Trish and Jessica, however, have some very interesting dialogue and just how close they are even if they don’t tell each other just how much they mean to each other. The subtle way that the code word becomes I love you is quite ironic because Jessica is telling her that she loves her but backhanded because it is admitted that it is something she would never say. The way Trish gets more information gets more information IGH says that there is going to be something in the works with that. What it isn’t clear and as the season as come to an end, it’s an open-ended book but something that might become clear in the future.
The major scene, however, is the one where Killgrave thinks he has Jessica in his sights and she is working in with music playing and hood up looking down at the floor. There was something huge about it especially when it comes apparent that it isn’t Jessica. When Jessica does come into the scene though it is really well done and captured very well by Krysten Ritter because you can see in her own face that she isn’t sure who has control.
Another interesting dynamic is the discussion between Claire Temple and Luke, Claire is left with Luke in order to try and help keep him alive, she believes in both Jessica and Luke for being positive influences. It is quite refreshing to have someone else believe in her as well as the main cast because it felt like an outsiders point of view.
AKA Smile is a really good end to an awesome season, it has left so many subplots open and yet developed the characters in such a way that it feels like a convenient breaking point. The voice over at the end also keeps the character alive and conflicted not wanting to except she could be a Super Hero. Could Malcolm be her guardian angel to help her concentrate on being the hero everyone knows she can be?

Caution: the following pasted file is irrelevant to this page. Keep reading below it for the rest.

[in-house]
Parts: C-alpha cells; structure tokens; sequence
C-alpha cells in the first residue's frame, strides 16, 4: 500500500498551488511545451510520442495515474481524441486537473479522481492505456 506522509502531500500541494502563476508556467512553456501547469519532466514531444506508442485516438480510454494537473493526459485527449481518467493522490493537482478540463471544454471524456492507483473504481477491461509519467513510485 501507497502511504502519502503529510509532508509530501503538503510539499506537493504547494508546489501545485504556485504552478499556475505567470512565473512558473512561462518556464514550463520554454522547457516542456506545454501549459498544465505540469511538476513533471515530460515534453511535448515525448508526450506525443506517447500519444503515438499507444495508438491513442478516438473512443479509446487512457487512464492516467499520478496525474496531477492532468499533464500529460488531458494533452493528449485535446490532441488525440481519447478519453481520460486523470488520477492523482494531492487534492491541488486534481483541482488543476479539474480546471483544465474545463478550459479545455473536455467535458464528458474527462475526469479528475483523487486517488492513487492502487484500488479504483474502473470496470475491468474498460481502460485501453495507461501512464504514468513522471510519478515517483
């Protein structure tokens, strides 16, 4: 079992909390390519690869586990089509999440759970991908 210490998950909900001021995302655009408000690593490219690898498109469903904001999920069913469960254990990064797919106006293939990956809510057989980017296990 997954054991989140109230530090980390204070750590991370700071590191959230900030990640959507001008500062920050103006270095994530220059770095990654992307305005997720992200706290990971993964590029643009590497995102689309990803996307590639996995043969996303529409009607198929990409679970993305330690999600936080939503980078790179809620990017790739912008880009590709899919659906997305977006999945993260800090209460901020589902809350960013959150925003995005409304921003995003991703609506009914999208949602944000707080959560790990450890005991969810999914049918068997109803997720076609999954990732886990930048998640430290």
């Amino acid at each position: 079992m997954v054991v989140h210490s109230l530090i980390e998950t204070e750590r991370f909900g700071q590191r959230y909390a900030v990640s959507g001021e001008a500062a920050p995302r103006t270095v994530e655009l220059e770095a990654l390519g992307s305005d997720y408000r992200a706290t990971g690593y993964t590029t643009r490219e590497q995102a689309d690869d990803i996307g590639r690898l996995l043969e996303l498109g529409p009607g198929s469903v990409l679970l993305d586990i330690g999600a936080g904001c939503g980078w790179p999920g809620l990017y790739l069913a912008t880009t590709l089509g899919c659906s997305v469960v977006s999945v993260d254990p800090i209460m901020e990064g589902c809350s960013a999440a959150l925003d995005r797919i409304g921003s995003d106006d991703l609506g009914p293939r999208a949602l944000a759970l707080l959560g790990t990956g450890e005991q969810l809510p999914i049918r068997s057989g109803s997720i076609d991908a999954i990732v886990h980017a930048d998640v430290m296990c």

“AKA Take a Bloody Number” see’s Luke introduced back to the fold and has Jessica asking questions. The problem becomes is whether or not to trust Luke or not. They both know that Killgrave had control over Luke but the question still resides to whether or not Killgrave still has control over him or not? With Albert working to make him stronger.
AKA Take a Bloody Number feels really subdued after the build up of AKA I’ve Got The Blues and the awesome fight that Trish and Jessica had with Simpson, this issue kind of takes a back seat at this point however because focus now that Luke and Jessica is back together is Killgrave. The dynamic of Luke and Jessica really is interesting this episode as they are dealing with past issues, they have a very good moment up on rooftop while scoping out a lead.
Killgrave on the other hand, just as you thought you could start sympathising with him a few episodes ago, starts turning demonic as the dynamic between him and his father is shown. His regard for his family and his father is shown to be non-existent when he forces his father to work harder without sleep by having his father hover his right hand above a blender with the threat of having him push it down to the blade.
Trish finds out a new discovery though that could blow the whole thing sky-high when she gets help from her mother. This does seem a little odd and although Trish doesn’t really want to deal with her mother due to the abuse that was inflicted on her as a kid, and explained in AKA I’ve got the Blues. She has some information that Jessica might need but will she tell her?
When Jessica and Luke, however, do eventually catch up with Killgrave there is a shocking discovery and Jessica is forced to fight Luke. This scene is really well done because Jessica is forced to fight someone that she cares about and is actually stronger than her. She pleads with Luke to fight what Killgrave is doing to him but can her or will she have to do something unthinkable?
AKA Take a Bloody Number is all about trust, will Jessica trust Luke and can Trish trust her mother in order to get some vital information about Jessica and try and put the pieces together. The other thing to note of this episode is how Malcolm and Robyn seem to be getting closer. The episode although feel subdued in the beginning soon picked up the pace and started to ask even more questions, with some really good dialogue and action to boot.